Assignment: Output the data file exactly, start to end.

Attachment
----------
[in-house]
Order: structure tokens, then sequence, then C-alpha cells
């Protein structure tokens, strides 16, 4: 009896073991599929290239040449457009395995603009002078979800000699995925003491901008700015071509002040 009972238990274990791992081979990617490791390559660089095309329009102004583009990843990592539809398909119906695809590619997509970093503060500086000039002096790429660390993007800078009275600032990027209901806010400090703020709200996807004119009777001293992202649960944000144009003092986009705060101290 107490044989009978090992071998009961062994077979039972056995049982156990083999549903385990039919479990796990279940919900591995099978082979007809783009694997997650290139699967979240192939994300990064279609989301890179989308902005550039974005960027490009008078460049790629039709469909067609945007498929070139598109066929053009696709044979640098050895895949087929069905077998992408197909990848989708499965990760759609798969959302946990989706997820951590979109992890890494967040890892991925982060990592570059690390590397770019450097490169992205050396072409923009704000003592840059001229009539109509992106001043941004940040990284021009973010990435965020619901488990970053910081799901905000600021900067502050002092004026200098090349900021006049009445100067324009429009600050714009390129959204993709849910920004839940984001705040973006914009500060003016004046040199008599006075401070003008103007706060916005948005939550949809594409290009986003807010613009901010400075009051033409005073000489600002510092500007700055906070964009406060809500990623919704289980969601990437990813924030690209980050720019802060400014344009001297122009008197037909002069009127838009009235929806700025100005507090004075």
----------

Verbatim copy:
[in-house]
Order: structure tokens, then sequence, then C-alpha cells
């Protein structure tokens, strides 16, 4: 009896073991599929290239040449457009395995603009002078979800000699995925003491901008700015071509002040 009972238990274990791992081979990617490791390559660089095309329009102004583009990843990592539809398909119906695809590619997509970093503060500086000039002096790429660390993007800078009275600032990027209901806010400090703020709200996807004119009777001293992202649960944000144009003092986009705060101290 107490044989009978090992071998009961062994077979039972056995049982156990083999549903385990039919479990796990279940919900591995099978082979007809783009694997997650290139699967979240192939994300990064279609989301890179989308902005550039974005960027490009008078460049790629039709469909067609945007498929070139598109066929053009696709044979640098050895895949087929069905077998992408197909990848989708499965990760759609798969959302946990989706997820951590979109992890890494967040890892991925982060990592570059690390590397770019450097490169992205050396072409923009704000003592840059001229009539109509992106001043941004940040990284021009973010990435965020619901488990970053910081799901905000600021900067502050002092004026200098090349900021006049009445100067324009429009600050714009390129959204993709849910920004839940984001705040973006914009500060003016004046040199008599006075401070003008103007706060916005948005939550949809594409290009986003807010613009901010400075009051033409005073000489600002510092500007700055906070964009406060809500990623919704289980969601990437990813924030690209980050720019802060400014344009001297122009008197037909002069009127838009009235929806700025100005507090004075």